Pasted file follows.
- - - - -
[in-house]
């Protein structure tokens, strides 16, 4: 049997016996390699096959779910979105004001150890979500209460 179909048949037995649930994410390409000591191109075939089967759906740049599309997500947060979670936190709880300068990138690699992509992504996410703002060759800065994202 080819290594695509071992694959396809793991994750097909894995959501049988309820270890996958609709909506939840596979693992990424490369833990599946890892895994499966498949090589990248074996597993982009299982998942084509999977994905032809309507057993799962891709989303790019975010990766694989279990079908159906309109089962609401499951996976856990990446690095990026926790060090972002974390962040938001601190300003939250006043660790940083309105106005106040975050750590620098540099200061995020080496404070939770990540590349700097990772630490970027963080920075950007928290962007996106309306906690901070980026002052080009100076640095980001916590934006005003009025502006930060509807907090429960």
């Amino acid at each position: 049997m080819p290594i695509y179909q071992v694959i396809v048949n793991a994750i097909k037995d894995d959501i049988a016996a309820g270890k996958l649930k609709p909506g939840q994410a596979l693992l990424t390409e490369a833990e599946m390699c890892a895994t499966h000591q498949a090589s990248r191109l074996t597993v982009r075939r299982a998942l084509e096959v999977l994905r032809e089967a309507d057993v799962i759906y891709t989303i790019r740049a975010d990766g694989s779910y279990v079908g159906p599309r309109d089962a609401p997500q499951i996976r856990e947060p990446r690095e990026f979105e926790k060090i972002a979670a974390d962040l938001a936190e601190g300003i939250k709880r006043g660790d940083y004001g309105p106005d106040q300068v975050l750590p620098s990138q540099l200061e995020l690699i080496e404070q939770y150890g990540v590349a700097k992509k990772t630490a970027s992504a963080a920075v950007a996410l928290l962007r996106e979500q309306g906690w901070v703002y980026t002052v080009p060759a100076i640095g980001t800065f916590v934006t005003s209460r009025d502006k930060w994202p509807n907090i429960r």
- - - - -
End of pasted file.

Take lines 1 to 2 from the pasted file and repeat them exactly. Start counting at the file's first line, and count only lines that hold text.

[in-house]
């Protein structure tokens, strides 16, 4: 049997016996390699096959779910979105004001150890979500209460 179909048949037995649930994410390409000591191109075939089967759906740049599309997500947060979670936190709880300068990138690699992509992504996410703002060759800065994202 080819290594695509071992694959396809793991994750097909894995959501049988309820270890996958609709909506939840596979693992990424490369833990599946890892895994499966498949090589990248074996597993982009299982998942084509999977994905032809309507057993799962891709989303790019975010990766694989279990079908159906309109089962609401499951996976856990990446690095990026926790060090972002974390962040938001601190300003939250006043660790940083309105106005106040975050750590620098540099200061995020080496404070939770990540590349700097990772630490970027963080920075950007928290962007996106309306906690901070980026002052080009100076640095980001916590934006005003009025502006930060509807907090429960």